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November 2012

November 2012 -- Wolves

Gallery

Columns

  • Behind the Art:
    Wolf in Acrylic
  • Artist Spotlight:
    Interview with Jenny Heidewald

    Features

  • Stop! Thieves!
  • Wolves and Wild Dogs
  • Creating Rocks Using Colored Pencil


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  • Wolf in Acrylic
    Behind the Art
    by Melissa Acker

    I recently acquired a bunch of Ampersand's gessoboards and have since been on a bit of an acrylic kick. They are a fantastic painting surface and work very well with my style. My technique works equally well on canvas or board, however.

    A lot of planning goes into a painting, even a small one. Let's get started.



    Here's a set of reference photos I pulled out of the archives. They are all similar, but the subtle differences will be important.



    Here, in red, I've drawn in the directions the eye moves around in the composition. The lines of the top of the head and the legs direct the eye, but the way the eyes are looking is another one. We instinctively want to see what the wolf is seeing and look where it is looking.

    This photo is not too bad, depending on how I want to crop the composition. The parallel line at the top of the head bugs me a little.



    This one could be a little better. It has the parallel lines of the head and eyes, and the almost-perpendicular lines of the nose and legs. It's interesting.



    This one is interesting, but in the end all of the lines point one way, and that makes for a difficult composition.

    After some thought, I decided to work with the second image. Either of the first two could have worked, but I like the way the wolf's eyebrows are raised as he looks to the side.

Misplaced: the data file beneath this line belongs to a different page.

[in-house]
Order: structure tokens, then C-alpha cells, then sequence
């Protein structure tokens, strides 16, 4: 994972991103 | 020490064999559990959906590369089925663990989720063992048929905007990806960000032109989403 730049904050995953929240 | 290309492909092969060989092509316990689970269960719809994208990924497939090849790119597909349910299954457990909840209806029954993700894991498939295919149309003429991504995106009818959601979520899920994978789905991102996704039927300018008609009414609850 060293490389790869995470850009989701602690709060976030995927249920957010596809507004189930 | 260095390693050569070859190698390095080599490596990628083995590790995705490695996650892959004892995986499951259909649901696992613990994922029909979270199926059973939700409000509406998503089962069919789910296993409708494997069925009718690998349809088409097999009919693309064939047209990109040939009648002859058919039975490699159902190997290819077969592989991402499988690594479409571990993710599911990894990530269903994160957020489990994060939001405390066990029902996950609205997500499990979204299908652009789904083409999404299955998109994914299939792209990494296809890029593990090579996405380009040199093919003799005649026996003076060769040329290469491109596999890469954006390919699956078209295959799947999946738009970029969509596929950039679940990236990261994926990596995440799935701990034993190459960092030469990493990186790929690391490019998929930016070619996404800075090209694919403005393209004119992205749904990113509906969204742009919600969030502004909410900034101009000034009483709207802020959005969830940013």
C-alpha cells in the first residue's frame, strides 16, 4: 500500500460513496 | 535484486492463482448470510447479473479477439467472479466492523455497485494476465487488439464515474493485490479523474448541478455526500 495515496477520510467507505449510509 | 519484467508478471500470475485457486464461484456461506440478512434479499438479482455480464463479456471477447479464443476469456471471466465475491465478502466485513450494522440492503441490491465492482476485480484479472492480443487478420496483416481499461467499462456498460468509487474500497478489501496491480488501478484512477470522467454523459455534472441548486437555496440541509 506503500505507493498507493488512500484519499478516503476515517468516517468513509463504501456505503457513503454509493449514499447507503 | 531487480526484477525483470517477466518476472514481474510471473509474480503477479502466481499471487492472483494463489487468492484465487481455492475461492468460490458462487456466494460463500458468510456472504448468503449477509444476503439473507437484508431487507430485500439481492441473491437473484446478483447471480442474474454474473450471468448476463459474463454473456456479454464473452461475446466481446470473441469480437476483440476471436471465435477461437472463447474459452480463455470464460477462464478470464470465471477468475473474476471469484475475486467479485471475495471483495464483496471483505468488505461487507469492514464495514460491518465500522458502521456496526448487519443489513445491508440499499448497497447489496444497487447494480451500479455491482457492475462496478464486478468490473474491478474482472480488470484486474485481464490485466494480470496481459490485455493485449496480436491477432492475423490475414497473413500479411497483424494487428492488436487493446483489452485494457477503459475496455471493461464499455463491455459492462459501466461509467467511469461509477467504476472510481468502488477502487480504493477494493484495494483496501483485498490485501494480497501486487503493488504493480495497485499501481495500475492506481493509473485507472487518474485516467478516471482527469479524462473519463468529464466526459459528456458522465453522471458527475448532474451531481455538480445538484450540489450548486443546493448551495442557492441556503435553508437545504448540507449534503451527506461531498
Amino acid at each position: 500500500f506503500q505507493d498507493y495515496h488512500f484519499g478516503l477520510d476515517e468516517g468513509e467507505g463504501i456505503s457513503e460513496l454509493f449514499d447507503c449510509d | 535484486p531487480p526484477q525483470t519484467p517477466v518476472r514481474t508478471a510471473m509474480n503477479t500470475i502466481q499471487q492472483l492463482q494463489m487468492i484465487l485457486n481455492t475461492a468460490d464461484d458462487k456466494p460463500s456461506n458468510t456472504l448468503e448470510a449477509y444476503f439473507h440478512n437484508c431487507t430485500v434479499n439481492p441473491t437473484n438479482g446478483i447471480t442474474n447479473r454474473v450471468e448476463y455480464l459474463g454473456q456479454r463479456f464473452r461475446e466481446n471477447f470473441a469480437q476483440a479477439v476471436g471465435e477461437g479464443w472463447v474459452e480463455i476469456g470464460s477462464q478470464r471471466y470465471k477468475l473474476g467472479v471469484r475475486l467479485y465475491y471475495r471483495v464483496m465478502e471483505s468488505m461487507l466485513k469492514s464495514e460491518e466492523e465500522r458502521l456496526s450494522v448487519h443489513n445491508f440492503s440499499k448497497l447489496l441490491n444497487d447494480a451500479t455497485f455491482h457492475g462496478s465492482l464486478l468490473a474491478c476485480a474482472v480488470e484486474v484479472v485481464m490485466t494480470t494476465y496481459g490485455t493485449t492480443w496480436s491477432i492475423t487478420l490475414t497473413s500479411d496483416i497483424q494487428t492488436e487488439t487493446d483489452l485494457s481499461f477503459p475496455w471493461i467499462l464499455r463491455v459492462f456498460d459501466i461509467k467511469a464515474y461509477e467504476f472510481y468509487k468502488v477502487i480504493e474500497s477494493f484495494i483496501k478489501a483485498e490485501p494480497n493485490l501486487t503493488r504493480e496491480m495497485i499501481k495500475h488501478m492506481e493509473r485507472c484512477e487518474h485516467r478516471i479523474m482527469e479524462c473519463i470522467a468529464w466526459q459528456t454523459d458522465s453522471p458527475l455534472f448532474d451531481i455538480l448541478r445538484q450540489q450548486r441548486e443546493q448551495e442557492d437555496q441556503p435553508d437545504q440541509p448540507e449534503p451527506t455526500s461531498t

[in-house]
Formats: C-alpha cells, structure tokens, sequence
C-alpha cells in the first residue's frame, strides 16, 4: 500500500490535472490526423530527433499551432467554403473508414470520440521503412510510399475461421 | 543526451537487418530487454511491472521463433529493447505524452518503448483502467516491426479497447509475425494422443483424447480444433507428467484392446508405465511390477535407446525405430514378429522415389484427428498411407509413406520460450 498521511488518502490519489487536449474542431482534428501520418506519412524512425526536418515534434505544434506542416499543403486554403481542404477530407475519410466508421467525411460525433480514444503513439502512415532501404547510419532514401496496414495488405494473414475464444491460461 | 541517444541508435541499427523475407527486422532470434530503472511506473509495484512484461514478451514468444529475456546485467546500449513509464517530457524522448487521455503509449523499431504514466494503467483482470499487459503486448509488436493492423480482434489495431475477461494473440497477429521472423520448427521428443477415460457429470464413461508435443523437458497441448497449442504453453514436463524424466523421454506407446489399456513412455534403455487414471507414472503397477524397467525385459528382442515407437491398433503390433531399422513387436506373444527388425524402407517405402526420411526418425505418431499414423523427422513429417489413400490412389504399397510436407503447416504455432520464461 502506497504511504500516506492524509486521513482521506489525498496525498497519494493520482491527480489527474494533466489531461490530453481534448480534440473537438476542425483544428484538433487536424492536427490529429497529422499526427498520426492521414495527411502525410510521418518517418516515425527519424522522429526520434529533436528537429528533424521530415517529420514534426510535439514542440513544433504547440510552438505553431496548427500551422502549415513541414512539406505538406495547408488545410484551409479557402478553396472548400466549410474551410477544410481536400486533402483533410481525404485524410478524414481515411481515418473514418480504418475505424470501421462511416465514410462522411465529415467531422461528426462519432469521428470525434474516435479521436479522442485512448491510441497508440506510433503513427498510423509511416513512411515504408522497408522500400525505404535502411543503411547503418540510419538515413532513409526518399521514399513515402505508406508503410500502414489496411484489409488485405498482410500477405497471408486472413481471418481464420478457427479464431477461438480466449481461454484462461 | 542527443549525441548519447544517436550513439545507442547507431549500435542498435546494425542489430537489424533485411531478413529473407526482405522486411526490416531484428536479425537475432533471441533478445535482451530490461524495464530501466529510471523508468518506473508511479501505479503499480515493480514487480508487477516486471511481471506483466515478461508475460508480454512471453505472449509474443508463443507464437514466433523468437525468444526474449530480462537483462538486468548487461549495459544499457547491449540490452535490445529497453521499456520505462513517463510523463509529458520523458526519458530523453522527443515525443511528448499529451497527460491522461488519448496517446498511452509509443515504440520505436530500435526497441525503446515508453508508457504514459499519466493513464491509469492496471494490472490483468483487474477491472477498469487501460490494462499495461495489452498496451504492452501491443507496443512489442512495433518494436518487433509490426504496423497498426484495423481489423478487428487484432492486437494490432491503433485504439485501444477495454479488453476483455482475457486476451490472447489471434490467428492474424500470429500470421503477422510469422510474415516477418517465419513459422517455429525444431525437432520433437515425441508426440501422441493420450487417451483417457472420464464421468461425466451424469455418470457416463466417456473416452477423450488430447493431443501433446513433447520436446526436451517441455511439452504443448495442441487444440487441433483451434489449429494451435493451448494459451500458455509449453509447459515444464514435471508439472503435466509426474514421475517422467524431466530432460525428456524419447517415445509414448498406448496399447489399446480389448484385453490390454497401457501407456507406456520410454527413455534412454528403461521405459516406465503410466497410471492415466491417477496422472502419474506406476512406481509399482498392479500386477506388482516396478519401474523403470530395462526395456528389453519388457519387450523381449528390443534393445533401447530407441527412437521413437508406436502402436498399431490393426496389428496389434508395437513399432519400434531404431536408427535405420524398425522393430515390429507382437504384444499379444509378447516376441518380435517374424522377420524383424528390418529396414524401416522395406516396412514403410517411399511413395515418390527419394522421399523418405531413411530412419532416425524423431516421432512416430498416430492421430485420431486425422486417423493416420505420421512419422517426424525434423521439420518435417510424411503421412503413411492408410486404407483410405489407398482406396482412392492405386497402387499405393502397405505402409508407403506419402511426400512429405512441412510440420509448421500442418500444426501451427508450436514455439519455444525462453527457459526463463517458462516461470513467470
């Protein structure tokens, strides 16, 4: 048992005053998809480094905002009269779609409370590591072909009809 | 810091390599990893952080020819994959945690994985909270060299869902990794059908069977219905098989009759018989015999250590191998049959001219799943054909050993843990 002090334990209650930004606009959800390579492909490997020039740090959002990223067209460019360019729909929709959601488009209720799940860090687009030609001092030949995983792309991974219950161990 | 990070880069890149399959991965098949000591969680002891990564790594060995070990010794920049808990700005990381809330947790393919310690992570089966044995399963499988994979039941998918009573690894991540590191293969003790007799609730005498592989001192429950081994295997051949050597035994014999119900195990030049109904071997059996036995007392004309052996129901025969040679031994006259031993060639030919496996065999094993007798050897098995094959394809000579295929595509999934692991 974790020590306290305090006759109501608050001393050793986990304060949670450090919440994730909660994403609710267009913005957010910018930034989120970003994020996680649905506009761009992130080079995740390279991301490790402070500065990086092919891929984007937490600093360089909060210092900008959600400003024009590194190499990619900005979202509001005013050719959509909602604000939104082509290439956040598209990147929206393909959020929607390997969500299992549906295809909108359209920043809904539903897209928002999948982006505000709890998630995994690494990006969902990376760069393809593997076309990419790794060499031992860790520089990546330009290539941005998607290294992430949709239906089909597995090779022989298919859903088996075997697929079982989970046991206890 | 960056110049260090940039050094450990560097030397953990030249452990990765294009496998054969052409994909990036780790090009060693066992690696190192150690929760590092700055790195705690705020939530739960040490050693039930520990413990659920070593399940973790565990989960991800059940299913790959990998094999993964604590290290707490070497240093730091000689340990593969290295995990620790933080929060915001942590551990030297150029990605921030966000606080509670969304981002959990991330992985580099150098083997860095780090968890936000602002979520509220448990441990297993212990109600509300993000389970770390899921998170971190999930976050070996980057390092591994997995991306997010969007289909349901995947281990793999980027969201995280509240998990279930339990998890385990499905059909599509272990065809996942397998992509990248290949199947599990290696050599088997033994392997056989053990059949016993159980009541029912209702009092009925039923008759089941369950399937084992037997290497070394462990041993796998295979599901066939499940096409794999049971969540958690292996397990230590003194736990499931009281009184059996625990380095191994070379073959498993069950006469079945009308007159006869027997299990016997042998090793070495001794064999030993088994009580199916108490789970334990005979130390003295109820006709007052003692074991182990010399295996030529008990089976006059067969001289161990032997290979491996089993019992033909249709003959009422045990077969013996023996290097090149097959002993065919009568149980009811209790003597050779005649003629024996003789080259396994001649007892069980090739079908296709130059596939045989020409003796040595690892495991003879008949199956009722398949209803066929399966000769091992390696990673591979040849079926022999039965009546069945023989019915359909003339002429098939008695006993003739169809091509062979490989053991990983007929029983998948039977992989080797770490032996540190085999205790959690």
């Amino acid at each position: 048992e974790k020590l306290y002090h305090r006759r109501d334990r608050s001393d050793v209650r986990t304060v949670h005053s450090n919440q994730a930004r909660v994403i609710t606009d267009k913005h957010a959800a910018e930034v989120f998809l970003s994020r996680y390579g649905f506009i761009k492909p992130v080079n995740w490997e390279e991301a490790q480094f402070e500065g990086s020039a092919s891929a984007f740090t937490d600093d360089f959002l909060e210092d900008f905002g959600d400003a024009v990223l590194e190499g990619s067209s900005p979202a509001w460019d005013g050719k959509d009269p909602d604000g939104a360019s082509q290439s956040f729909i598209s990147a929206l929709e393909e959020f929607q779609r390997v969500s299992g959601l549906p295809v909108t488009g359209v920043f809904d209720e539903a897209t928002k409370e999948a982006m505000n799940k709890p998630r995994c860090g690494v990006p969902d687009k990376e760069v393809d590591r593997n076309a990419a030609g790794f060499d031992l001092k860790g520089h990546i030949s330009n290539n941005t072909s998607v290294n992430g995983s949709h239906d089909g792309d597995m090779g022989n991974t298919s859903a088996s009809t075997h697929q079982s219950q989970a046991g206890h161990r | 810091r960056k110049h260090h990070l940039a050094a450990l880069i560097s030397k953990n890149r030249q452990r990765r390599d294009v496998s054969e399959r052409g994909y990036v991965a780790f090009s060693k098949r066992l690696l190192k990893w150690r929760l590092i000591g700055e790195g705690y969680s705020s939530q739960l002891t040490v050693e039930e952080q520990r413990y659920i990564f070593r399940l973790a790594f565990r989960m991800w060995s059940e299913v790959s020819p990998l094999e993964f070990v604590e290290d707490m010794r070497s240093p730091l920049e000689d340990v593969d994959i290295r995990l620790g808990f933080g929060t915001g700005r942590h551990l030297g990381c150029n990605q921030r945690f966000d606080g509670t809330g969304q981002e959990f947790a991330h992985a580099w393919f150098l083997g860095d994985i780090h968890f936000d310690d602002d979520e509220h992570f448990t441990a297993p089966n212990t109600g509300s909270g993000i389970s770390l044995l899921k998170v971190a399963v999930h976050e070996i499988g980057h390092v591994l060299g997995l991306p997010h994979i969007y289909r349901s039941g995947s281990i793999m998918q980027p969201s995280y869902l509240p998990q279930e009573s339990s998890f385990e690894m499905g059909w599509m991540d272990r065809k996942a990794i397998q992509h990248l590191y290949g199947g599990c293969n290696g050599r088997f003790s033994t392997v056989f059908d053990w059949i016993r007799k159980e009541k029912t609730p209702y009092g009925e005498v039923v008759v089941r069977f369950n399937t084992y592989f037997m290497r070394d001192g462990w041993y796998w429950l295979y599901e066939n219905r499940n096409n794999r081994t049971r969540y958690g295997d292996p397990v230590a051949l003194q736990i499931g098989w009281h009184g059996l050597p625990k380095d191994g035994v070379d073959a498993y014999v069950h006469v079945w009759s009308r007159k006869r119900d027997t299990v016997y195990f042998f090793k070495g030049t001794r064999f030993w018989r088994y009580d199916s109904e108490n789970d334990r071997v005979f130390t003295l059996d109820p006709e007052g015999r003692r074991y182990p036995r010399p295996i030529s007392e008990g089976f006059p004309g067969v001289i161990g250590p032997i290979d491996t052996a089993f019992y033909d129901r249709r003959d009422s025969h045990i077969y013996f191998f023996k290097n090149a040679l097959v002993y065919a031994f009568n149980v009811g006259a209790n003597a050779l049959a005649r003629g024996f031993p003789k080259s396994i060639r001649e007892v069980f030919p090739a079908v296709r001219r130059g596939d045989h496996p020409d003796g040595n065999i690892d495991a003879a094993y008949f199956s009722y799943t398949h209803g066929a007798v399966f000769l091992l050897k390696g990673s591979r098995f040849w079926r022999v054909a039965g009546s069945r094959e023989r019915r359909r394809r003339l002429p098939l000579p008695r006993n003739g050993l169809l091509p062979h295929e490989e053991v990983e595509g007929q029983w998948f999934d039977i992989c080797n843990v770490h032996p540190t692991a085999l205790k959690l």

I often do studies before I start the painting to work out problem areas before the paint hits the canvas, so to speak. At the top is a quick value study. At this stage I draw straight from my computer monitor. That way I can alter the values to see the shapes in dark areas when I need to, or turn a color image into a grey one if the color is giving me problems. The monitor is also brighter than my photos print out on my printer.



    The feet, I knew, were going to cause a problem. Anything with that much foreshortening is enough to drive one mad. So I spent a lot of time making a very detailed study of them, measuring constantly and trying to understand the anatomy.



    Now that I had an understanding of the challenges the various parts of the anatomy would pose, I could start working on the composition. These thumbnail sketches were completed in only three basic values, and whenever possibly I pushed the values in order to lose edges and create abstract shapes. I experimented with cropping things in or out. One of the aspects I played with the most was how much of the feet to show, and how much negative space to leave in the bottom of the painting.



    For some paintings, I will 'draw' with my paint, and measure as I go. With the challenge of the feet, I knew nothing short of a slow, measured drawing was going to work. As you can see, I measured the pants off this piece, comparing angles and using drop lines to maintain accuracy. I still altered it a little, but the differences between my drawing and the painting are purposeful.

    Once I was happy with the drawing, I scanned it and printed out a copy.



    Assembling all my reference material (photos, sketches, and the copy of the final drawing) at hand, I lay in the initial ground layer. Using raw sienna, red oxide, pthalo green (blue shade), and a little titanium white, I blocked in basic values, paying no attention to detail at all at this stage. I used my brush strokes to suggest fur in some places.



    The refinement begins! I used the same colors as before, and added hansa yellow light and quinacridone red to my mixes. Quina red and pthalo green make a very intense dark that used for my darkest darks. I blocked more of the subtle value changes, shaping the planes of the face and the paws. I added the pupils, because if the eyes aren't right it isn't worth it to keep going. The colors are brighter in the light areas and greyer in the shadows.